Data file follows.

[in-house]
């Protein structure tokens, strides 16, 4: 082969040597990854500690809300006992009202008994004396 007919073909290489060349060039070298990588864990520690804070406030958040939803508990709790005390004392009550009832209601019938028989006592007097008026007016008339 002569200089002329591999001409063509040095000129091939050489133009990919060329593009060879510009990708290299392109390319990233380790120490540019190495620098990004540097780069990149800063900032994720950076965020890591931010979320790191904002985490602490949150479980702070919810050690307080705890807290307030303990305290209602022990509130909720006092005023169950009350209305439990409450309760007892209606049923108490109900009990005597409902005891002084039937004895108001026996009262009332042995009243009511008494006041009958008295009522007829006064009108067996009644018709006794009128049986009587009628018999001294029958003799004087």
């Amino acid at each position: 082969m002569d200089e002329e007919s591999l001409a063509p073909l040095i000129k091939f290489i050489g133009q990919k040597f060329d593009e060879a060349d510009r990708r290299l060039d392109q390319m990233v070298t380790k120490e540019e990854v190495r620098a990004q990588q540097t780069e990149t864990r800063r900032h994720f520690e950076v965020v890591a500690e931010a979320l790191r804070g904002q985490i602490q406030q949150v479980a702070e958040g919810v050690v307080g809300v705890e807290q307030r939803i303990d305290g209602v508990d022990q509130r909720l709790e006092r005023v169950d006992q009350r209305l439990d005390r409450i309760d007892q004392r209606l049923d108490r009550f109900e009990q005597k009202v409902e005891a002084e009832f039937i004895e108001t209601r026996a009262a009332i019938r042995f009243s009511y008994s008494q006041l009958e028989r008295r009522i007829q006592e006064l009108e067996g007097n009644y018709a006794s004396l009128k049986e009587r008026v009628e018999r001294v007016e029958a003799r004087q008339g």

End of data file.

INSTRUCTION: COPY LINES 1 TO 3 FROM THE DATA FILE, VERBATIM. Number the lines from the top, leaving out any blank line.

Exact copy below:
[in-house]
């Protein structure tokens, strides 16, 4: 082969040597990854500690809300006992009202008994004396 007919073909290489060349060039070298990588864990520690804070406030958040939803508990709790005390004392009550009832209601019938028989006592007097008026007016008339 002569200089002329591999001409063509040095000129091939050489133009990919060329593009060879510009990708290299392109390319990233380790120490540019190495620098990004540097780069990149800063900032994720950076965020890591931010979320790191904002985490602490949150479980702070919810050690307080705890807290307030303990305290209602022990509130909720006092005023169950009350209305439990409450309760007892209606049923108490109900009990005597409902005891002084039937004895108001026996009262009332042995009243009511008494006041009958008295009522007829006064009108067996009644018709006794009128049986009587009628018999001294029958003799004087």
């Amino acid at each position: 082969m002569d200089e002329e007919s591999l001409a063509p073909l040095i000129k091939f290489i050489g133009q990919k040597f060329d593009e060879a060349d510009r990708r290299l060039d392109q390319m990233v070298t380790k120490e540019e990854v190495r620098a990004q990588q540097t780069e990149t864990r800063r900032h994720f520690e950076v965020v890591a500690e931010a979320l790191r804070g904002q985490i602490q406030q949150v479980a702070e958040g919810v050690v307080g809300v705890e807290q307030r939803i303990d305290g209602v508990d022990q509130r909720l709790e006092r005023v169950d006992q009350r209305l439990d005390r409450i309760d007892q004392r209606l049923d108490r009550f109900e009990q005597k009202v409902e005891a002084e009832f039937i004895e108001t209601r026996a009262a009332i019938r042995f009243s009511y008994s008494q006041l009958e028989r008295r009522i007829q006592e006064l009108e067996g007097n009644y018709a006794s004396l009128k049986e009587r008026v009628e018999r001294v007016e029958a003799r004087q008339g």